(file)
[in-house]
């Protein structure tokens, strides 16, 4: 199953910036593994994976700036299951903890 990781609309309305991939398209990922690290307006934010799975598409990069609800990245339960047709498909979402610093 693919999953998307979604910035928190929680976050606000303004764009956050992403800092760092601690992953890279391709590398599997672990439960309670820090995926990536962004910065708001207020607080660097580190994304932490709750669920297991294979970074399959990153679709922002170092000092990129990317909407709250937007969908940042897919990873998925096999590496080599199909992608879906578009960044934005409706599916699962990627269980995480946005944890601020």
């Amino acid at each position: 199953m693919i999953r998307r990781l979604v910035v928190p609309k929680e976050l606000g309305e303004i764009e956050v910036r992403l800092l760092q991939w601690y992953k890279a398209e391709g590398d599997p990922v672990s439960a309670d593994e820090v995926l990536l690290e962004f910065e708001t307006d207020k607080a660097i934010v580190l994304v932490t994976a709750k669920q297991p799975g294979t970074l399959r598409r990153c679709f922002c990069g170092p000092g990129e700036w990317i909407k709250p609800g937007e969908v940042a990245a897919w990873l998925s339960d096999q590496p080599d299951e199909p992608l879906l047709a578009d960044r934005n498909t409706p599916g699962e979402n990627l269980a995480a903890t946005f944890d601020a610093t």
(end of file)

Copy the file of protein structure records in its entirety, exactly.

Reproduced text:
[in-house]
């Protein structure tokens, strides 16, 4: 199953910036593994994976700036299951903890 990781609309309305991939398209990922690290307006934010799975598409990069609800990245339960047709498909979402610093 693919999953998307979604910035928190929680976050606000303004764009956050992403800092760092601690992953890279391709590398599997672990439960309670820090995926990536962004910065708001207020607080660097580190994304932490709750669920297991294979970074399959990153679709922002170092000092990129990317909407709250937007969908940042897919990873998925096999590496080599199909992608879906578009960044934005409706599916699962990627269980995480946005944890601020």
């Amino acid at each position: 199953m693919i999953r998307r990781l979604v910035v928190p609309k929680e976050l606000g309305e303004i764009e956050v910036r992403l800092l760092q991939w601690y992953k890279a398209e391709g590398d599997p990922v672990s439960a309670d593994e820090v995926l990536l690290e962004f910065e708001t307006d207020k607080a660097i934010v580190l994304v932490t994976a709750k669920q297991p799975g294979t970074l399959r598409r990153c679709f922002c990069g170092p000092g990129e700036w990317i909407k709250p609800g937007e969908v940042a990245a897919w990873l998925s339960d096999q590496p080599d299951e199909p992608l879906l047709a578009d960044r934005n498909t409706p599916g699962e979402n990627l269980a995480a903890t946005f944890d601020a610093t």